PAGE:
Climb Gear Reviews

Best Climbing Harness

Let’s face it, the last thing we want to be doing as a climber is questioning the safety and quality of our harness as we set off up a route. Whether you’re a seasoned alpinist, or just starting out top-roping in the gym – it’s worth investing in a reliable and high-quality rock-climbing harness to keep you secure on the rope while ascending the rocks.

What is the Best Climbing Harness?

To find the list of absolute Best Climbing Harness, we have researched many climber harnesses and what people who bought and used them say about these products. Based on their experiences, we compiled for you the top 9 climbing harnesses.

Also, to make it easier for you to making the right choice, we also wrote a mini climber harnesses Buying Guide and frequently asked questions (FAQs). You will find it at the end of this article.

1. PETZL – CORAX, Versatile and Adjustable Harness

Specs
Price: 💲💲 (fewer 💲 = cheaper)

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The Petzl CORAX is a highly versatile and affordable harness that’s best suited to single pitch crag days or gym climbing. Thanks to the double buckled waist belt, it’s highly adjustable so could easily be worn over your winter layers. However, with its bulkier build and missing ice clipper slots, it wouldn’t be our pick for a big mountain multi-pitch or alpine style day. On top of this, it’s not the most comfortable harness to hang about in.

Pros

  • Double buckled waist loop and highly adjustable leg loops,
  • Affordable,
  • Lots of gear storage potential

Cons

  • Quite a bulky harness,
  • Ice clipper slots are missing,
  • Not comfortable to sit/hang in for long periods

2. Black Diamond Primrose Women’s Harness

Specs
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The Black Diamond Primrose is another great beginners’ harness – it’s sturdy, affordable and the waist belt couldn’t be easier to adjust, which means less faff, more climbing! It’s also a comfortable option – the leg loops are made of high tensile nylon, meaning they’re specially designed to maximize support. Remember to check the sizing though, and don’t be afraid to size up – these guys are notorious for running small. Best suited for single pitch crag days and the climbing gym – you’ll be hard-pressed to get those tight leg loops on over your winter layers.

Pros

  • The waist belt comes pre-threaded – you can simply tighten it like a belt,
  • Comfortable leg loops,
  • Affordable

Cons

  • This harness is known to run small,
  • The waist and leg loops don’t adjust a great deal

3. Arc’teryx AR-395a Harness Men’s

Specs
Price: 💲💲💲💲💲 (fewer 💲 = cheaper)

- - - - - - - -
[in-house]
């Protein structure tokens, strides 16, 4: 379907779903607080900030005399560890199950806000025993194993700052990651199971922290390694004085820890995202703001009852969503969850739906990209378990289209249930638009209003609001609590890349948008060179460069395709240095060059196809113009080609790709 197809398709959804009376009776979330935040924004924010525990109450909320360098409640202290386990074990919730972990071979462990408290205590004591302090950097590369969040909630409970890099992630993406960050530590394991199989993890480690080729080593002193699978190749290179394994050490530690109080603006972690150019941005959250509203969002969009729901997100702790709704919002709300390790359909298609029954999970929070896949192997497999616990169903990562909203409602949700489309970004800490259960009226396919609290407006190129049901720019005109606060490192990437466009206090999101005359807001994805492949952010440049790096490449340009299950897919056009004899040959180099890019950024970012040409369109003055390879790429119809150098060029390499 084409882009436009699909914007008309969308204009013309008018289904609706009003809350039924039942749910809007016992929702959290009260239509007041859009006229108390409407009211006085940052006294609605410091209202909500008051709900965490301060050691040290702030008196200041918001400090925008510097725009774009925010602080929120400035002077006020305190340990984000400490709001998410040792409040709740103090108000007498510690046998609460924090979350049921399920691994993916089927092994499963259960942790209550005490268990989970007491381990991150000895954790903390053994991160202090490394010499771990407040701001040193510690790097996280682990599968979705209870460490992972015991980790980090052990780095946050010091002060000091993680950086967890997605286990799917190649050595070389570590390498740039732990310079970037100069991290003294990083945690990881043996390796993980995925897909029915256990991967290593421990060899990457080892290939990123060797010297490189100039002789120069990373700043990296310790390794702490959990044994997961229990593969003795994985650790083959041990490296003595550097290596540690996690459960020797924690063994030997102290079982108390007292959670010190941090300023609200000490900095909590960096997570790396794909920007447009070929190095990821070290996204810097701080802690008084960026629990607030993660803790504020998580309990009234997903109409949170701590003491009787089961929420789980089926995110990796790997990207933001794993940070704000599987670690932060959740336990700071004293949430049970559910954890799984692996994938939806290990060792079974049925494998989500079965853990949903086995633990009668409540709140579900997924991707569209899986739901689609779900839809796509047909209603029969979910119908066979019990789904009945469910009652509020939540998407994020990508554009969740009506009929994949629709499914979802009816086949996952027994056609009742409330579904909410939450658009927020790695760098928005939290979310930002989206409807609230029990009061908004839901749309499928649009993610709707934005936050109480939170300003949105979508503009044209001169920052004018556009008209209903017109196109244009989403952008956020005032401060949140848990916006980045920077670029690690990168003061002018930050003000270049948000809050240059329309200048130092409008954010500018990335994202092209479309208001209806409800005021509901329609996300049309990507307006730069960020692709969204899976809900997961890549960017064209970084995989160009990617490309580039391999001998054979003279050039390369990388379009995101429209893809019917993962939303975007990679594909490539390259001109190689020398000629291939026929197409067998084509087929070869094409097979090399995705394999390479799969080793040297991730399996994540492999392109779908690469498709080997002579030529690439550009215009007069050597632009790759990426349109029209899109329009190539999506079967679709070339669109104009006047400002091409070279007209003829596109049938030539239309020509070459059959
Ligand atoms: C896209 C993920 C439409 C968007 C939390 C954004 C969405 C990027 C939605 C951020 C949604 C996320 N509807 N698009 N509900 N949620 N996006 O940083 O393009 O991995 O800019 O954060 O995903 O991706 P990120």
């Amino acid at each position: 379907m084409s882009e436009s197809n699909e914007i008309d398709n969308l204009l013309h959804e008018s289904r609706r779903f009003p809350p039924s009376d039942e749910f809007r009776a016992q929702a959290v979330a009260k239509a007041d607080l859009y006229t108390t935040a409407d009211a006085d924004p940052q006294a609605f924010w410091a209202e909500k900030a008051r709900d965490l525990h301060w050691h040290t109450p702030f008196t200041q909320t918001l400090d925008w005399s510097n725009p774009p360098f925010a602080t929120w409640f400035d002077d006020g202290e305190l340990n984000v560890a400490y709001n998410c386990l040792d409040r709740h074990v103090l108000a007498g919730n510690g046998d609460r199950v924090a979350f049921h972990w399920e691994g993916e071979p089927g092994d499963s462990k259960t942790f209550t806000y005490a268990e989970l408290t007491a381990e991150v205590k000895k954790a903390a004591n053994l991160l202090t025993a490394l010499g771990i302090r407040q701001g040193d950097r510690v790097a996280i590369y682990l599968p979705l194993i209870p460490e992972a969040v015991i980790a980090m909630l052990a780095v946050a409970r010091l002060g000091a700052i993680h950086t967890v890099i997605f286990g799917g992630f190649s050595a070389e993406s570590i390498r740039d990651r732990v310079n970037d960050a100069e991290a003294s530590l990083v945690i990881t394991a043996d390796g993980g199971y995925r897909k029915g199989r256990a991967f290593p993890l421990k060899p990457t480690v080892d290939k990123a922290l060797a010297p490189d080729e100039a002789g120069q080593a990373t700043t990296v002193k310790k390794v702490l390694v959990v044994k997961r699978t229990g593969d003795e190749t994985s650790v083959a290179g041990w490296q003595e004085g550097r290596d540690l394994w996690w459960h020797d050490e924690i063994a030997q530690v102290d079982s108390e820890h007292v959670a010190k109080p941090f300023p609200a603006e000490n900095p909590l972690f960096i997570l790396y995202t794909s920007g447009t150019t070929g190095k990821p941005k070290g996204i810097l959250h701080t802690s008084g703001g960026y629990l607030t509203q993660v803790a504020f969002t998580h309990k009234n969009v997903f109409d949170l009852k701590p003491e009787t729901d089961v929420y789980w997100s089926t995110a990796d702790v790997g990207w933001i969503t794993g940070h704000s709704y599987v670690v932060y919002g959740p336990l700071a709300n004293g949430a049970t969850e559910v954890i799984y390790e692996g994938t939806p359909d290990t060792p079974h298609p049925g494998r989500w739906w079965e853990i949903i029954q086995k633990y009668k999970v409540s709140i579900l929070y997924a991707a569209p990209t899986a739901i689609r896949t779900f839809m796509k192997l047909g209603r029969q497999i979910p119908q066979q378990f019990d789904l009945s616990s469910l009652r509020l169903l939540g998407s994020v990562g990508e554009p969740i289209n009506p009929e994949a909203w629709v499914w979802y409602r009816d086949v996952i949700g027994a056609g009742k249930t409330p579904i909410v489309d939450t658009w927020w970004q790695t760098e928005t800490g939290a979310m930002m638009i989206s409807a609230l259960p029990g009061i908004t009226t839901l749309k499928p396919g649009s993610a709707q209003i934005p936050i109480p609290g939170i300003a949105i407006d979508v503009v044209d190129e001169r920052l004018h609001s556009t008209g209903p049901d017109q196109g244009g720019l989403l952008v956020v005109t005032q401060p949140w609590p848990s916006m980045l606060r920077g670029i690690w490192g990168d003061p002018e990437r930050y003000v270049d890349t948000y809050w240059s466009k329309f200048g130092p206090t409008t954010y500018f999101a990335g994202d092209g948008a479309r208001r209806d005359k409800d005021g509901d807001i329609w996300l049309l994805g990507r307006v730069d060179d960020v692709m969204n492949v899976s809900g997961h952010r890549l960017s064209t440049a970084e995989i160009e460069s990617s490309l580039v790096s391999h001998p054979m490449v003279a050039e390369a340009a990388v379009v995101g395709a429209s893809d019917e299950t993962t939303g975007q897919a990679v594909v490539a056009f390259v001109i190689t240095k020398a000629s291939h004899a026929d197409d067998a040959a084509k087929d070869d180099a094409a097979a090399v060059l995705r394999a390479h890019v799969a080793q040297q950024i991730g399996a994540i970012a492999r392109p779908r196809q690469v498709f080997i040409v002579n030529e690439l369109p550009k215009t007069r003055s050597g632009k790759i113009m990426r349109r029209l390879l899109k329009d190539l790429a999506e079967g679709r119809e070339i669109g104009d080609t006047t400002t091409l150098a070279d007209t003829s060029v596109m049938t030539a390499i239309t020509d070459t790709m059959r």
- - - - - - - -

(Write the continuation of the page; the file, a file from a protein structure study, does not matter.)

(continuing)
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This is an expensive and specialized harness that’s perfect for adventurous all-rounders. Whatever the climbing discipline, the Arc’teryx AR-395a can do it. This multifunctionality is supported by XL gear loops, a haul loop at the rear, and four ice clipper slots. We love how comfortable the waist belt is on this harness – the extra thick band succeeds in distributing your weight. On the downside, it’s probably a bit too pricey for beginners or casual climbers… it is Arc’teryx after all! There are also some issues with hanging comfort – the leg loops can bite into your upper thighs. This may not be as much of an issue if you’re layered up for the mountains, but it compromises comfort if worn over lighter layers.

Pros

  • Versatile and multifunctional,
  • Thick waist belt for lumbar support,
  • Lightweight and streamlined

Cons

  • One of the most expensive items listed,
  • Leg loops bite into your upper thighs,
  • Not too comfortable to sit in for long periods

4. EDELRID Sendero Climbing Harness

Specs
Price: 💲💲💲💲 (fewer 💲 = cheaper)

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The Edelrid Sendero is a Jack of all trades and a master of all of them! Although primarily marketed as an alpine harness, we think this ticks all the boxes for a great all-rounder. This is supported by five XL gear loops for maximum gear carrying capacity, as well as ice clipper slots and a haul loop. It’s also such a comfortable harness. The waist belt and leg loops are fitted with strips of webbing and are padded with 3d mesh. The result is excellent weight distribution and a truly comfortable harness for climbing or hanging in. It’s probably a bit higher tech than a beginner would require, and can get a little uncomfortable if you’re belaying for long periods, but otherwise, it’s a truly great product.

Pros

  • Top marks for comfort,
  • Versatile and multifunctional,
  • Large carrying capacity

Cons

  • Belaying for long periods can get uncomfortable,
  • An expensive option

5. Wild Country Mission Women’s Climbing Harness

Specs
Price: 💲💲💲💲💲 (fewer 💲 = cheaper)